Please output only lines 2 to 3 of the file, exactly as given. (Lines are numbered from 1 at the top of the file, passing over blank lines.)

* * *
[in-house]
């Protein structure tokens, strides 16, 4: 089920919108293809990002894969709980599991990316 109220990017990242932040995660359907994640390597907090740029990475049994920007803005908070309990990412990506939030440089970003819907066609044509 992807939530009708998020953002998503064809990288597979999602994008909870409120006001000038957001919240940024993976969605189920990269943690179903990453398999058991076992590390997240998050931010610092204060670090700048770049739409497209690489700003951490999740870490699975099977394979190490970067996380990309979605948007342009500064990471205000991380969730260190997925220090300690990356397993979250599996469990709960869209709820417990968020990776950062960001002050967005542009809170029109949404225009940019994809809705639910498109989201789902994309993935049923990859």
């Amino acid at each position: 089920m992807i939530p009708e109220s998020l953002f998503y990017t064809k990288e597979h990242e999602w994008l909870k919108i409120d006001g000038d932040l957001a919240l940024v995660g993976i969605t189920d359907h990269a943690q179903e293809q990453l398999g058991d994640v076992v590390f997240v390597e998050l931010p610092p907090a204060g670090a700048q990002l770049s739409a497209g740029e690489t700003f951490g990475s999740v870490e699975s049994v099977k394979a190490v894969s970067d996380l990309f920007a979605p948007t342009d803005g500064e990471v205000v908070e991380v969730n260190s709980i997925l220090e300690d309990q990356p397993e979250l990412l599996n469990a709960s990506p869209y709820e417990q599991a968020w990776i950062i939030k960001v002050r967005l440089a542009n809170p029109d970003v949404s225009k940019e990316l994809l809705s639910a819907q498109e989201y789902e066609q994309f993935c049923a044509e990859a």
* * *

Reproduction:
């Protein structure tokens, strides 16, 4: 089920919108293809990002894969709980599991990316 109220990017990242932040995660359907994640390597907090740029990475049994920007803005908070309990990412990506939030440089970003819907066609044509 992807939530009708998020953002998503064809990288597979999602994008909870409120006001000038957001919240940024993976969605189920990269943690179903990453398999058991076992590390997240998050931010610092204060670090700048770049739409497209690489700003951490999740870490699975099977394979190490970067996380990309979605948007342009500064990471205000991380969730260190997925220090300690990356397993979250599996469990709960869209709820417990968020990776950062960001002050967005542009809170029109949404225009940019994809809705639910498109989201789902994309993935049923990859």
């Amino acid at each position: 089920m992807i939530p009708e109220s998020l953002f998503y990017t064809k990288e597979h990242e999602w994008l909870k919108i409120d006001g000038d932040l957001a919240l940024v995660g993976i969605t189920d359907h990269a943690q179903e293809q990453l398999g058991d994640v076992v590390f997240v390597e998050l931010p610092p907090a204060g670090a700048q990002l770049s739409a497209g740029e690489t700003f951490g990475s999740v870490e699975s049994v099977k394979a190490v894969s970067d996380l990309f920007a979605p948007t342009d803005g500064e990471v205000v908070e991380v969730n260190s709980i997925l220090e300690d309990q990356p397993e979250l990412l599996n469990a709960s990506p869209y709820e417990q599991a968020w990776i950062i939030k960001v002050r967005l440089a542009n809170p029109d970003v949404s225009k940019e990316l994809l809705s639910a819907q498109e989201y789902e066609q994309f993935c049923a044509e990859a």